As KidMin leaders, it's our mission to plant the Word of God in the hearts and minds of children. So what if I told you there's a SIMPLE way to do that TWICE as effectively. Would you be excited?
Of course you would!
Here's the secret: Have your kids draw during the lesson.
(I told you it was simple!)
Youki Terada writes about this in an article titled "The Science of Drawing and Memory." He points to a new study that shows "drawing is superior to activities such as reading or writing because it forces the person to process information in multiple ways: visually, kinesthetically, and semantically."
In fact, the experiment shows that drawing information can boost recall by almost DOUBLE.
The University of Waterloo conducted the study to better understand how drawing affects a student's ability to remember information. Terada goes on to explain, "In an early experiment, they asked undergraduate students to study lists of common terms—words like truck and pear—and then either write down or illustrate those words. Shortly afterward, participants recalled 20 percent of words they had written down, but more than twice as many—45 percent—of the terms they had drawn. This experiment helped to establish the benefits of drawing."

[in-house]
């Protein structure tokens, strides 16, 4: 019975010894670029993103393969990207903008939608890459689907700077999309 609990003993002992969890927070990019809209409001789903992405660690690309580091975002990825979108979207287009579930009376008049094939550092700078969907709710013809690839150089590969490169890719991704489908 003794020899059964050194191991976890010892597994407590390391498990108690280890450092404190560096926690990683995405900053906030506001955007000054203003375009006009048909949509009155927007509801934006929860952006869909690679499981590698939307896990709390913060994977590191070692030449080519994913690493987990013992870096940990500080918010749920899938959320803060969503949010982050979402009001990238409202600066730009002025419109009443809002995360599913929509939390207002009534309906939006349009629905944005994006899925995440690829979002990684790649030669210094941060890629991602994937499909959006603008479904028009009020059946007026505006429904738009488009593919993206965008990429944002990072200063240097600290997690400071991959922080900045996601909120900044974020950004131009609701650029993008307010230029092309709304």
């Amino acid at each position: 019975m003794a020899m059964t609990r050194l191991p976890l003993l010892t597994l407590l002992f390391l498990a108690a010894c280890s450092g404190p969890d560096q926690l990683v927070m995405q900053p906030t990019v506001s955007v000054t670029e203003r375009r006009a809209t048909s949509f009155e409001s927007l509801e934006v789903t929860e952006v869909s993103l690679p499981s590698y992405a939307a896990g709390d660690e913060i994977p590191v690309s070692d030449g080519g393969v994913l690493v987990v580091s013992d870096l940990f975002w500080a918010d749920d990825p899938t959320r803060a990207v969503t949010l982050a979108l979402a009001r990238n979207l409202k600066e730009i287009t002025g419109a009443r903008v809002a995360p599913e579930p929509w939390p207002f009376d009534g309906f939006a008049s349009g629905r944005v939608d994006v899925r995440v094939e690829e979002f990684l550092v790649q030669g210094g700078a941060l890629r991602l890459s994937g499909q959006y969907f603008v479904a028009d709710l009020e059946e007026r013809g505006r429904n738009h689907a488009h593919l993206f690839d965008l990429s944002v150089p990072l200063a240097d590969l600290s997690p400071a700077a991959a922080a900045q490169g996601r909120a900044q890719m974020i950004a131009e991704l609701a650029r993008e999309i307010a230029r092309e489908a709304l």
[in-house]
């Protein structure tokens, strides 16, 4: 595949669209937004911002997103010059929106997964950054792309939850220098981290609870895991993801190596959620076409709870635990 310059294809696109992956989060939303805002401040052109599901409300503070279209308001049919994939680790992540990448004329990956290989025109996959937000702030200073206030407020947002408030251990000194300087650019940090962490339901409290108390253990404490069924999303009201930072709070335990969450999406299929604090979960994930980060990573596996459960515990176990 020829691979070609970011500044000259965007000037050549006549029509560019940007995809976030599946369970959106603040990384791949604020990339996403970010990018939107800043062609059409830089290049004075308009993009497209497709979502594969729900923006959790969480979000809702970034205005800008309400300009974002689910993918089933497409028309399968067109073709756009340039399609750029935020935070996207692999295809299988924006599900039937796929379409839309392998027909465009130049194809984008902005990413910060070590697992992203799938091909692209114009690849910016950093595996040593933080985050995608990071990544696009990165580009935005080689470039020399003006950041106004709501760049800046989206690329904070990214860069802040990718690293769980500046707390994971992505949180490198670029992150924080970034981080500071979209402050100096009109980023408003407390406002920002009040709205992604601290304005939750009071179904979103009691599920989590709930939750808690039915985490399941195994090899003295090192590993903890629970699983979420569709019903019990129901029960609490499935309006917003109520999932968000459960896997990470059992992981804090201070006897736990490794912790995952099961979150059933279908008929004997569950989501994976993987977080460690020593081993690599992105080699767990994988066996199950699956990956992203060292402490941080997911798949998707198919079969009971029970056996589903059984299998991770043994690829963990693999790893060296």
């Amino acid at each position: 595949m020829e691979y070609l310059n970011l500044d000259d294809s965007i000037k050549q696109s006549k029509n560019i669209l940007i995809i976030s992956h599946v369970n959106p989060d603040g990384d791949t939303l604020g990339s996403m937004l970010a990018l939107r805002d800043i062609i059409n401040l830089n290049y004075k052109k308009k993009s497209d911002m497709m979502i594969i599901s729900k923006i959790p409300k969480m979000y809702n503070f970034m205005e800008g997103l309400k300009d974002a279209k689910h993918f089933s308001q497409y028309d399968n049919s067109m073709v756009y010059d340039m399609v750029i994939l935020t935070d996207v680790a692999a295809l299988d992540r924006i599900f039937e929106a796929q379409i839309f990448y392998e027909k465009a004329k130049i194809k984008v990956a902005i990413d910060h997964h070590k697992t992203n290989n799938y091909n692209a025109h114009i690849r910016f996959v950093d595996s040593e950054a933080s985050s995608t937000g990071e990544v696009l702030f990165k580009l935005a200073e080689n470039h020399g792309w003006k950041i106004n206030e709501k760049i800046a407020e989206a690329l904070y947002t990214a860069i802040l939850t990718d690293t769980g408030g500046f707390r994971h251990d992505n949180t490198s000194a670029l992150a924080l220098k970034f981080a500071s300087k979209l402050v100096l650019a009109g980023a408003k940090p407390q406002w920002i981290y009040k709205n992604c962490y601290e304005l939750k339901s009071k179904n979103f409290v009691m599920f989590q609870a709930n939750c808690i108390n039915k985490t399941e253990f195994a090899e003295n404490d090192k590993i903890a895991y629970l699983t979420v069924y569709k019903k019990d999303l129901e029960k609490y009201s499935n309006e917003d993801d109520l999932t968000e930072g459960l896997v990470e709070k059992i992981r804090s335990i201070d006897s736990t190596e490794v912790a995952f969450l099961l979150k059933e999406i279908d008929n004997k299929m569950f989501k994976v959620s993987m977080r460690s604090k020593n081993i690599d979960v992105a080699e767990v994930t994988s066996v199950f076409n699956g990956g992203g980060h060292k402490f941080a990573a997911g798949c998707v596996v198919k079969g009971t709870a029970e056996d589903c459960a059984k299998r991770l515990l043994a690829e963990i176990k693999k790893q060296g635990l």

And there's good news for those of us who are "artistically challenged" too! The experiment showed that "the benefits of drawing were not dependent on the students' level of artistic talent." So it doesn't even matter how good you are at drawing, nor does it depend on your preferred learning style. Drawing information benefits everyone.
So why is drawing such a powerful memory tool?
In short, the researchers say it's because it takes multiple steps which use multiple parts of our brain. "So when we draw," Terada says, "we encode the memory in a very rich way, layering together the visual memory of the image, the kinesthetic memory of our hand drawing the image, and the semantic memory that is invoked when we engage in meaning-making. In combination, this greatly increases the likelihood that the concept being drawn will later be recalled."
Here's a short video that visually explains the findings in the study:
So try this...give the kids in your ministry a sketch pad and some pens or markers. During the lesson, encourage them to draw what they're learning. Tell them to use as few words as possible.
Or here's a storytelling method we've used in GO! Curriculum...place a long strip of butcher block paper down the middle of the room and have the kids gather around it during the storytelling time. While the story is being told, encourage the kids to draw or paint what they're hearing on their portion of the paper. When finished, you can hang it up in the room as a visual reminder of what they learned.
But why stop with there? You can also use other artistic mediums such as play dough or wiki sticks to the same effect.
Drawing during a KidMin lesson is fun, engaging, and helps kids remember. That's a win, win, win!